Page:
Charlie's devotion to the wellbeing of his family was well written and believable by convincing performances by Highmore, Carter, and Taylor. However, it was included as an antithesis to Wonka's own family traumas, and these segments of the film, in which Wonka lapsed into flashback and then the conclusion towards the end, felt laboured, especially given the uneasiness of Depp's Wonka. Highmore's Charlie, and the little yet obvious moments in which he puts his family first, are endearing.
The key drawcard of this film was Elfman's score, particularly the instrumental score. The rousing instrumental number over which the opening credits ran was simply brilliant. The oompa-loompa songs, each performed in a different style - each performed in a different style, as compared with the well-known oompa-loompa songs from Stuart's film - added some light-hearted diversity.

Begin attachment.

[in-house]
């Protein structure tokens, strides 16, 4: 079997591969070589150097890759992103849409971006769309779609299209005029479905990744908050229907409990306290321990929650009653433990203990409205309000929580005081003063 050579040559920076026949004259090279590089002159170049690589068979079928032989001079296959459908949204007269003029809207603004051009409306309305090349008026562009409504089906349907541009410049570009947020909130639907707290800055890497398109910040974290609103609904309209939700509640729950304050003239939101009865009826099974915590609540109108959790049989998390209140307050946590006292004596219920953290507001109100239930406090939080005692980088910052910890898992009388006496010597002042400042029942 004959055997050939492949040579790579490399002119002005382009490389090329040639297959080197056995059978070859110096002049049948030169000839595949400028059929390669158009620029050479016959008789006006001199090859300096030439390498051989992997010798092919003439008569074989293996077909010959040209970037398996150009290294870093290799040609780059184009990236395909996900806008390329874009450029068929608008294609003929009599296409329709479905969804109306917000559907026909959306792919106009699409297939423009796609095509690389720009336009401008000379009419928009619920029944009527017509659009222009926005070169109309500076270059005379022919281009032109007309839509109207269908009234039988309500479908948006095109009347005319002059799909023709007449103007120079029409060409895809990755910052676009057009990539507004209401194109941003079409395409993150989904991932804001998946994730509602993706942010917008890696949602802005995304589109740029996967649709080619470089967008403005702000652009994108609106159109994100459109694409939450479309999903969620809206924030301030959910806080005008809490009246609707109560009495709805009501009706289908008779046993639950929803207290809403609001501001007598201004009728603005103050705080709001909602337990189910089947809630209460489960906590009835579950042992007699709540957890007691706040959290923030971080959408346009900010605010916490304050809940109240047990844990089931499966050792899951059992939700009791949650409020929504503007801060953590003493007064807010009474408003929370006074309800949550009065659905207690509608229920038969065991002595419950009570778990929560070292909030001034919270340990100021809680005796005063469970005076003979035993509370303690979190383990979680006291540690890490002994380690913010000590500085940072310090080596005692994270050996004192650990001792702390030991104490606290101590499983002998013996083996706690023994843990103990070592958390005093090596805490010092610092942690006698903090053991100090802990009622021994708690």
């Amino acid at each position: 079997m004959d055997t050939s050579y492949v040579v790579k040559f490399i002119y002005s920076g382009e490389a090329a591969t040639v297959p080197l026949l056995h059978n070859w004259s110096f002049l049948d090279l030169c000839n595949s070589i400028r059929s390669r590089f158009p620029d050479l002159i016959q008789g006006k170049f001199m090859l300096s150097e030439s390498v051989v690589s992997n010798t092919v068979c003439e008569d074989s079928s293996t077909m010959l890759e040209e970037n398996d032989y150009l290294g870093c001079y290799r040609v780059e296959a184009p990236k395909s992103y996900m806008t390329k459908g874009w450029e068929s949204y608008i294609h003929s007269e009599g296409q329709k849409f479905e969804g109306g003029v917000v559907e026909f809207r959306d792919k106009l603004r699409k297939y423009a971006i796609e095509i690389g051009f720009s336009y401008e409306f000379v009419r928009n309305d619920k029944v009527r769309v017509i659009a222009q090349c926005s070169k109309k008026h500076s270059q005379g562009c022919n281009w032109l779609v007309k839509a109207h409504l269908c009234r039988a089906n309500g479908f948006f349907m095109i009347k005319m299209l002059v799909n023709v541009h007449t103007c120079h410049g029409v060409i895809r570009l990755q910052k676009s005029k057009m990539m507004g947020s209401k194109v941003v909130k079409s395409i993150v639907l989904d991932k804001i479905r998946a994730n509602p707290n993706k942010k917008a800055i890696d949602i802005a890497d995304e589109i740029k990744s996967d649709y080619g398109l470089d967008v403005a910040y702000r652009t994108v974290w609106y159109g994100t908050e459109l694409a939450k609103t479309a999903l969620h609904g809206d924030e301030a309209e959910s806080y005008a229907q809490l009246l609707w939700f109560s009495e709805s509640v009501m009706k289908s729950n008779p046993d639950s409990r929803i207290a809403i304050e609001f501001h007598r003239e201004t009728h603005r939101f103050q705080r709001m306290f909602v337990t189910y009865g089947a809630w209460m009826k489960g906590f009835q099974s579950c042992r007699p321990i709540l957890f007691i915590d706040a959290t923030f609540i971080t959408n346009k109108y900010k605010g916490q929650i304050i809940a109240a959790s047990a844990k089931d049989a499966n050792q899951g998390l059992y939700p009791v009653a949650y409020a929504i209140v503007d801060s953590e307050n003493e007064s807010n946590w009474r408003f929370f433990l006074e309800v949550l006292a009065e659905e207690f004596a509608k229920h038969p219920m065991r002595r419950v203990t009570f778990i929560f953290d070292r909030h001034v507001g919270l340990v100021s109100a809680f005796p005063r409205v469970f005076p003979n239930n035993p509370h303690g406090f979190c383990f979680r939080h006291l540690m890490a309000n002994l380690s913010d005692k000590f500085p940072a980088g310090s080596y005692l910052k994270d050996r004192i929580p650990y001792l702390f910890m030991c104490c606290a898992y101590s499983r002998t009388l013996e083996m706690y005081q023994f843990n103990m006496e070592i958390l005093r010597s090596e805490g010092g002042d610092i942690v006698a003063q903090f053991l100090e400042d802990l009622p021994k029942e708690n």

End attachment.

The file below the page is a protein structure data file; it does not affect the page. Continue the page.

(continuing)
The visuals were disappointing. Much of the interior of the factory was excessively cartoonish, particularly the room with the waterfall, or the nut sorting room. Furthermore, the exterior of the factory and some of the corridors were very sterile and uninviting. The enhanced realism of the sets in Stuart's film made that factory more engaging.
As negative as this summary is, a lot of it is made in comparison with Stuart's Willy Wonka and the Chocolate Factory, which would receive a rating of 9/10. Burton portrayed the same classic story with better supporting characters, but in a confusing manner. Furthermore, it is still difficult to discern whether or not Depp's portrayal of Wonka should be hailed a success or so-so. Even so, it cannot be suggested for a moment that Burton has done Dahl's classic anything but justice, and for that it receives 7/10.